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  15. EU 'deeply concerned' about tensions in Ivory Coast

    Mary Harper

    Africa editor, BBC World Service

    Electoral commission officials check the voter's roll as they count votes at a polling station in Abidjan on October 31, 2020, after Ivory Coast's presidential election.
    Image caption: The votes were counted at the end of last month

    The European Union says it is deeply concerned about tensions in Ivory Coast following the re-election of President Alassane Ouattara for a third term.

    The EU diplomacy chief Josep Borrell said provocations and incitements to hatred were continuing, and that deaths needed to be independently investigated.

    The electoral commission said Mr Ouattara won 94% of the vote, which was boycotted by the opposition. Turnout was 54%.

    The opposition says it is creating a transitional government, describing Mr Ouattara's third term run as an electoral coup.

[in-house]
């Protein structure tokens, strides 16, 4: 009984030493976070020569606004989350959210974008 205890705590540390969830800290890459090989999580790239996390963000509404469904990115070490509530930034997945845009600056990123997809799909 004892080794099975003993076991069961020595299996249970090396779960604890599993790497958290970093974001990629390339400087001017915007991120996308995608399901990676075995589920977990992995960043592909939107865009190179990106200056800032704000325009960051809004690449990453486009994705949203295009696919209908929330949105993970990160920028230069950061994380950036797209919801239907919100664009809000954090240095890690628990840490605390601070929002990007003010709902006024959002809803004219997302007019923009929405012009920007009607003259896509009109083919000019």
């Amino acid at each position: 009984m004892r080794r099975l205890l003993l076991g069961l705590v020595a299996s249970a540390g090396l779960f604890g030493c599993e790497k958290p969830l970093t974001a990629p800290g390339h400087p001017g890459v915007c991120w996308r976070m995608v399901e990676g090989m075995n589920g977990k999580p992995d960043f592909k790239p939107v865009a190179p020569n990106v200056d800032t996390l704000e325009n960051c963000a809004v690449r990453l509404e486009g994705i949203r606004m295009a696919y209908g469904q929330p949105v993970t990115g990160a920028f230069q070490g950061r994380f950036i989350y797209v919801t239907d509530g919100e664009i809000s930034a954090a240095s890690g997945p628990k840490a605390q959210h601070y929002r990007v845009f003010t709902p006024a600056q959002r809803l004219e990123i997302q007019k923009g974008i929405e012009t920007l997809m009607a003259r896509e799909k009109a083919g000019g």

About 40 people were killed during campaigning and on election day.

  16. Ivory Coast's Ouattara re-elected for third term

    BBC World Service

    Ivory Coast President Alassane Ouattara speaks next to his wife Dominique in Abidjan, Ivory Coast October 31, 2020.
    Image caption: President Alassane Ouattara ran for a third term after his preferred successor died

    The electoral commission in Ivory Coast says President Alassane Ouattara has won a third term, securing just over 94% of the votes in Saturday's election, that the opposition boycotted.

    Turnout was put at almost 54%.

    The result has to be confirmed by the Constitutional Council.

    On Monday, the Ivorian opposition said it was creating a transitional government.

    Mr Ouattara controversially announced he was running again after his party's chosen successor died suddenly in July. The opposition called it an electoral coup.

    Some 30 people were killed during campaigning and on election day.